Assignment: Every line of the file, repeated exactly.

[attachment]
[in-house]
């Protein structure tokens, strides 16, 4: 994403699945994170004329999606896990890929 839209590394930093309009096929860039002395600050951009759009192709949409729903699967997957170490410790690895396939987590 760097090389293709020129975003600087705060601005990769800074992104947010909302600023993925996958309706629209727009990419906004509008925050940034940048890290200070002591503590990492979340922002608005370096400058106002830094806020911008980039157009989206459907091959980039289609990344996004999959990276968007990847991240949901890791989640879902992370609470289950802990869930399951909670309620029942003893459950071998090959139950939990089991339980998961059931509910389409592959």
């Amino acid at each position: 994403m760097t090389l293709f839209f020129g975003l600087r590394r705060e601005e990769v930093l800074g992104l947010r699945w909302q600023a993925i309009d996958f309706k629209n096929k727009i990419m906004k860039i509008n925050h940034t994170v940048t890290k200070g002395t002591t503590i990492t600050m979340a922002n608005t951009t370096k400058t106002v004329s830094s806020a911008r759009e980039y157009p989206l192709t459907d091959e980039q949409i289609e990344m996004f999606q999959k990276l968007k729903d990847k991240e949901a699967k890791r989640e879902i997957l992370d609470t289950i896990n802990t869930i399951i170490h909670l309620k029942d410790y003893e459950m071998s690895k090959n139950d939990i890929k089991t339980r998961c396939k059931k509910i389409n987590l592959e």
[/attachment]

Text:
[in-house]
């Protein structure tokens, strides 16, 4: 994403699945994170004329999606896990890929 839209590394930093309009096929860039002395600050951009759009192709949409729903699967997957170490410790690895396939987590 760097090389293709020129975003600087705060601005990769800074992104947010909302600023993925996958309706629209727009990419906004509008925050940034940048890290200070002591503590990492979340922002608005370096400058106002830094806020911008980039157009989206459907091959980039289609990344996004999959990276968007990847991240949901890791989640879902992370609470289950802990869930399951909670309620029942003893459950071998090959139950939990089991339980998961059931509910389409592959």
């Amino acid at each position: 994403m760097t090389l293709f839209f020129g975003l600087r590394r705060e601005e990769v930093l800074g992104l947010r699945w909302q600023a993925i309009d996958f309706k629209n096929k727009i990419m906004k860039i509008n925050h940034t994170v940048t890290k200070g002395t002591t503590i990492t600050m979340a922002n608005t951009t370096k400058t106002v004329s830094s806020a911008r759009e980039y157009p989206l192709t459907d091959e980039q949409i289609e990344m996004f999606q999959k990276l968007k729903d990847k991240e949901a699967k890791r989640e879902i997957l992370d609470t289950i896990n802990t869930i399951i170490h909670l309620k029942d410790y003893e459950m071998s690895k090959n139950d939990i890929k089991t339980r998961c396939k059931k509910i389409n987590l592959e």